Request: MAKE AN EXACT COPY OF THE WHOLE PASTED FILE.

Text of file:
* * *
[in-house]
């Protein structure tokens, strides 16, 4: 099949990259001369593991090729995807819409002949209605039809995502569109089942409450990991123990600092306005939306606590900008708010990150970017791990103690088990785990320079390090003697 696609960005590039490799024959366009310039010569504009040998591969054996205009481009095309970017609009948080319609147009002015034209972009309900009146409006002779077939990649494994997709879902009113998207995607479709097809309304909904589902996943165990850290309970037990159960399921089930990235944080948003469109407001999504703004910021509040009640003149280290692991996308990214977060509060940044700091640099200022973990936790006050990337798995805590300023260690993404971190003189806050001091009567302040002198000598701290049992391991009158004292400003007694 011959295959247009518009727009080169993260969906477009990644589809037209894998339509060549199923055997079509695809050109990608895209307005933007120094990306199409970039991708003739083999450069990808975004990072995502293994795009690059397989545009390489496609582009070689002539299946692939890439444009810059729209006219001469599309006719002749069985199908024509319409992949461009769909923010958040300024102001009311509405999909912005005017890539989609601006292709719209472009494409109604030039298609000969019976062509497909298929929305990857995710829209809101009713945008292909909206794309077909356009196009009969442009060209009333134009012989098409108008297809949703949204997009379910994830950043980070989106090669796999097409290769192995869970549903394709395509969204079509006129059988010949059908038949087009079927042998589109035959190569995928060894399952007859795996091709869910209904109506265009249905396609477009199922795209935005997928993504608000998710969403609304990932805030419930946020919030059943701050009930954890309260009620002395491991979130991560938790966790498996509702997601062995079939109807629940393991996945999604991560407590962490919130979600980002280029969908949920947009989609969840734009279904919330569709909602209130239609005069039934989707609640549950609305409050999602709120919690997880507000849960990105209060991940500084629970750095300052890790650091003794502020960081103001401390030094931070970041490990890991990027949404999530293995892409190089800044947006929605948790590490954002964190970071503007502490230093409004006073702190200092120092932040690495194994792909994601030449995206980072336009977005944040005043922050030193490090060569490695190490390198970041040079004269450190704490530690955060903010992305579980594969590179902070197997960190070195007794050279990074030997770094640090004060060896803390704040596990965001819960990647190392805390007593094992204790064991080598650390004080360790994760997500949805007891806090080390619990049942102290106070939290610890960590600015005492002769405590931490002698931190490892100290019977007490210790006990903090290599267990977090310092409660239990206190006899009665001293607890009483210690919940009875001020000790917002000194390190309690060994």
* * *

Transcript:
[in-house]
């Protein structure tokens, strides 16, 4: 099949990259001369593991090729995807819409002949209605039809995502569109089942409450990991123990600092306005939306606590900008708010990150970017791990103690088990785990320079390090003697 696609960005590039490799024959366009310039010569504009040998591969054996205009481009095309970017609009948080319609147009002015034209972009309900009146409006002779077939990649494994997709879902009113998207995607479709097809309304909904589902996943165990850290309970037990159960399921089930990235944080948003469109407001999504703004910021509040009640003149280290692991996308990214977060509060940044700091640099200022973990936790006050990337798995805590300023260690993404971190003189806050001091009567302040002198000598701290049992391991009158004292400003007694 011959295959247009518009727009080169993260969906477009990644589809037209894998339509060549199923055997079509695809050109990608895209307005933007120094990306199409970039991708003739083999450069990808975004990072995502293994795009690059397989545009390489496609582009070689002539299946692939890439444009810059729209006219001469599309006719002749069985199908024509319409992949461009769909923010958040300024102001009311509405999909912005005017890539989609601006292709719209472009494409109604030039298609000969019976062509497909298929929305990857995710829209809101009713945008292909909206794309077909356009196009009969442009060209009333134009012989098409108008297809949703949204997009379910994830950043980070989106090669796999097409290769192995869970549903394709395509969204079509006129059988010949059908038949087009079927042998589109035959190569995928060894399952007859795996091709869910209904109506265009249905396609477009199922795209935005997928993504608000998710969403609304990932805030419930946020919030059943701050009930954890309260009620002395491991979130991560938790966790498996509702997601062995079939109807629940393991996945999604991560407590962490919130979600980002280029969908949920947009989609969840734009279904919330569709909602209130239609005069039934989707609640549950609305409050999602709120919690997880507000849960990105209060991940500084629970750095300052890790650091003794502020960081103001401390030094931070970041490990890991990027949404999530293995892409190089800044947006929605948790590490954002964190970071503007502490230093409004006073702190200092120092932040690495194994792909994601030449995206980072336009977005944040005043922050030193490090060569490695190490390198970041040079004269450190704490530690955060903010992305579980594969590179902070197997960190070195007794050279990074030997770094640090004060060896803390704040596990965001819960990647190392805390007593094992204790064991080598650390004080360790994760997500949805007891806090080390619990049942102290106070939290610890960590600015005492002769405590931490002698931190490892100290019977007490210790006990903090290599267990977090310092409660239990206190006899009665001293607890009483210690919940009875001020000790917002000194390190309690060994």